From Library Journal
A drummer herself who has taught and performed on the frame drum for many years, Redmond has written an engaging work on the history and meaning of female drumming in ancient spiritual traditions. She bases her work on her travels to ancient sites and other research, tracing the role of sacred drumming from as far back as the Paleolithic era (in the worship of the "Great Mother" or "Great Goddess") and in ancient civilizations in the Near East, India, Greece, and Rome. Along the way, she unearths the first representation of a framed drum at Catal Huyuk (in present-day Turkey), ca. 5600 B.C.E. Redmond even takes us through the rise of Christianity, which silenced both women and drumming in worship, then concludes with the reappearance of drumming in the modern age and its importance as a medium for transformation. Well documented, with an excellent bibliography, this multifaceted study will have great appeal for all readers and especially for music and women's studies collections.?Joan W. Gartland, Detroit P.L.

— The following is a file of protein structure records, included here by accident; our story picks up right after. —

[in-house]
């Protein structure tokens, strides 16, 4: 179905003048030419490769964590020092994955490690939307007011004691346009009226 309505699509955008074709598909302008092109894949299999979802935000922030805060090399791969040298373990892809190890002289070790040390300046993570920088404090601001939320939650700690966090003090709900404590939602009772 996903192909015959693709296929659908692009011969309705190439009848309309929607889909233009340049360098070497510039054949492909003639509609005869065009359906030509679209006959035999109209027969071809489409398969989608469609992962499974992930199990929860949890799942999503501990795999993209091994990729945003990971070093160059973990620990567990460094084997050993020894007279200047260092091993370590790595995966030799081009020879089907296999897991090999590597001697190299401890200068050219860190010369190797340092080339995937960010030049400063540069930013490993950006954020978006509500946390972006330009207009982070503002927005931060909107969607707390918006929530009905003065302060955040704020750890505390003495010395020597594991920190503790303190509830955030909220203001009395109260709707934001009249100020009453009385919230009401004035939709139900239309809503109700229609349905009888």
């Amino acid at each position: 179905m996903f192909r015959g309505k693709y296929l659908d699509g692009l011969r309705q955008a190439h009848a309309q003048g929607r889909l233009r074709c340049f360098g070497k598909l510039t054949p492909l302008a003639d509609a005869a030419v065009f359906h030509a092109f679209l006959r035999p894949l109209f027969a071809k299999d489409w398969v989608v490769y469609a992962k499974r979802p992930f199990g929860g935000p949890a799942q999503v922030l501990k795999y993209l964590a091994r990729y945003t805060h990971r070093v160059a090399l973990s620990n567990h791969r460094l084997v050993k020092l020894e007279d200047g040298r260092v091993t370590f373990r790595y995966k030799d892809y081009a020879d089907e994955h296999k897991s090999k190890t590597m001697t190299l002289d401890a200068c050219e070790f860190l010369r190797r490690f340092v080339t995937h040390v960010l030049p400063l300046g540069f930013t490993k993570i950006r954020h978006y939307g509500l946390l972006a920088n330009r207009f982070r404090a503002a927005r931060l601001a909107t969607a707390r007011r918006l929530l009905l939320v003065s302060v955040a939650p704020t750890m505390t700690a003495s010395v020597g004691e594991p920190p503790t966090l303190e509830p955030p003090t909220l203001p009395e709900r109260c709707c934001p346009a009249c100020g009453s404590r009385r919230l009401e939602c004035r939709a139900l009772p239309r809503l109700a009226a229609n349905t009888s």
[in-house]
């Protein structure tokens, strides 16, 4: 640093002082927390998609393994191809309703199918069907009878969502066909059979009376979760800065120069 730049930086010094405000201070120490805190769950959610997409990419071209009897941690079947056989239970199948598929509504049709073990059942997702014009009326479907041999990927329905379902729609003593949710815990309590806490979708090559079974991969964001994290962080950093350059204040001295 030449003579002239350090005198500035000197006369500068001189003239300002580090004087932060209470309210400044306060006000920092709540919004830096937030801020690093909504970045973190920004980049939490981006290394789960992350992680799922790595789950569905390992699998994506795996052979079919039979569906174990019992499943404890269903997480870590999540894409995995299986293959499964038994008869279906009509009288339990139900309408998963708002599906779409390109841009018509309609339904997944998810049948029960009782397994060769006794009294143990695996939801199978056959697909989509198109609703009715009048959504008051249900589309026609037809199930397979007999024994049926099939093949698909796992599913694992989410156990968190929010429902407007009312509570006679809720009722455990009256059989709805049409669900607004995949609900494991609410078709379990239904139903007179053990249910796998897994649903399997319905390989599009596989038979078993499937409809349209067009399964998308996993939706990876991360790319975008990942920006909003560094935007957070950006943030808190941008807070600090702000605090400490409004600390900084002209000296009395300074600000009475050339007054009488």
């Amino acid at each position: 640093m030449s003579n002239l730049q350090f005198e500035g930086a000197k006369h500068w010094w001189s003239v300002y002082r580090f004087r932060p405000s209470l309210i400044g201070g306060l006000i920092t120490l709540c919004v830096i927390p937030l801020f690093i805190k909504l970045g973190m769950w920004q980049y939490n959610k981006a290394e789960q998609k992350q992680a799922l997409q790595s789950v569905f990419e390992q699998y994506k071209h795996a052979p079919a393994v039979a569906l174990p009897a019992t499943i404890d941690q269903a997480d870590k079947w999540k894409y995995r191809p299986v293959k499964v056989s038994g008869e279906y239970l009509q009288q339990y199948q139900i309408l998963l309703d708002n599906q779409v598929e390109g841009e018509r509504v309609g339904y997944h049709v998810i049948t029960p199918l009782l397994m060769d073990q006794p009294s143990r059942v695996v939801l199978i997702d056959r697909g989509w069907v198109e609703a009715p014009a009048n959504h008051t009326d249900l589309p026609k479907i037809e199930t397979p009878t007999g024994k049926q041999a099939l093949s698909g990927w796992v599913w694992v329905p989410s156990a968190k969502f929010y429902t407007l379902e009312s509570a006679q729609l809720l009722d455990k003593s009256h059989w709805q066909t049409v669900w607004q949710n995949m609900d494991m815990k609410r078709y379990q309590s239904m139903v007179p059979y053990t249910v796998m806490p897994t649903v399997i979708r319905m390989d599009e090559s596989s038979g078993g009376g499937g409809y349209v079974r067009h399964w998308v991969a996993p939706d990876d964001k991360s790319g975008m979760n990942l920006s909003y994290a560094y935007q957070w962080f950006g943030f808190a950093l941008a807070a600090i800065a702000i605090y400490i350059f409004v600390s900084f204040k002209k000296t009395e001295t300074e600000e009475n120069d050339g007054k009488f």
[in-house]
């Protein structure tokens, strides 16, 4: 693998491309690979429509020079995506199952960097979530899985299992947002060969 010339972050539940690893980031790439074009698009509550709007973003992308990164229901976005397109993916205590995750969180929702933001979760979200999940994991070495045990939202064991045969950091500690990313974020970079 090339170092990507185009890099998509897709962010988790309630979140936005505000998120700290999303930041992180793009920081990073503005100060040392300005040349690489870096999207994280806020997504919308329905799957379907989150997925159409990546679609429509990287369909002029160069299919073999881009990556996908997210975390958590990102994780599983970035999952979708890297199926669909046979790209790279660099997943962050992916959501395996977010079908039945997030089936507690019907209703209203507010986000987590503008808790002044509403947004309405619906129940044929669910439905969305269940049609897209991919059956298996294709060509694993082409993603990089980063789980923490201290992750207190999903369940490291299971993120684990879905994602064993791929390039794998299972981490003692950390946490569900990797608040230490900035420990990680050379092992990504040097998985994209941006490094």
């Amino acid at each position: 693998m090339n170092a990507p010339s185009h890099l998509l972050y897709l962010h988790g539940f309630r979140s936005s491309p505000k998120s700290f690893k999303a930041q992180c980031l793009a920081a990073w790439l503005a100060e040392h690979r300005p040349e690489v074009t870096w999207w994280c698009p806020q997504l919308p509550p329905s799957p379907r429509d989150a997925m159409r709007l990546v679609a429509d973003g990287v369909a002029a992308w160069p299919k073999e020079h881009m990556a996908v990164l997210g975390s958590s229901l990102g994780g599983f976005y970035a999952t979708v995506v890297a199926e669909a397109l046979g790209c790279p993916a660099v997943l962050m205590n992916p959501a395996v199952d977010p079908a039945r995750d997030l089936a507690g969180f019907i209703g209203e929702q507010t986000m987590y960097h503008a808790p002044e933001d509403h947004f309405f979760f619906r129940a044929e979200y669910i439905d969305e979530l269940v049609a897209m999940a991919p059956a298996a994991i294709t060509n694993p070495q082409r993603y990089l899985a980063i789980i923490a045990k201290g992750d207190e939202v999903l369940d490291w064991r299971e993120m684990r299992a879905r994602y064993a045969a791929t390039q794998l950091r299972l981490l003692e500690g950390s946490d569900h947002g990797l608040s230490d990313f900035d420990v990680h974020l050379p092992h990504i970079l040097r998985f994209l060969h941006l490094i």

Copyright 1997 Reed Business Information, Inc.
Women's spirituality circles have taken to drumming in a big way. Redmond has been a leader in reintroducing the frame drum, which, she persuasively argues, has been an instrument of spiritual transformation for millennia. Her marvelous book brings together mythology, history and prehistory, personal experience, musical lore, and scientific information on the healthful effects of drumming. Scores of illustrations show stately goddesses holding frame drums, wild maenads tossing their heads as they pound, and priestesses sanctifying space with the rhythms they beat. Redmond's own story of learning drumming in a society in which women are still actively discouraged from taking up the drums is a paradigm of female experience. Wise and passionate, Redmond's book will find a ready audience, made up not only of those who have attended her popular workshops but also of other women drawn to the ecstatic pulse of the drum. Patricia Monaghan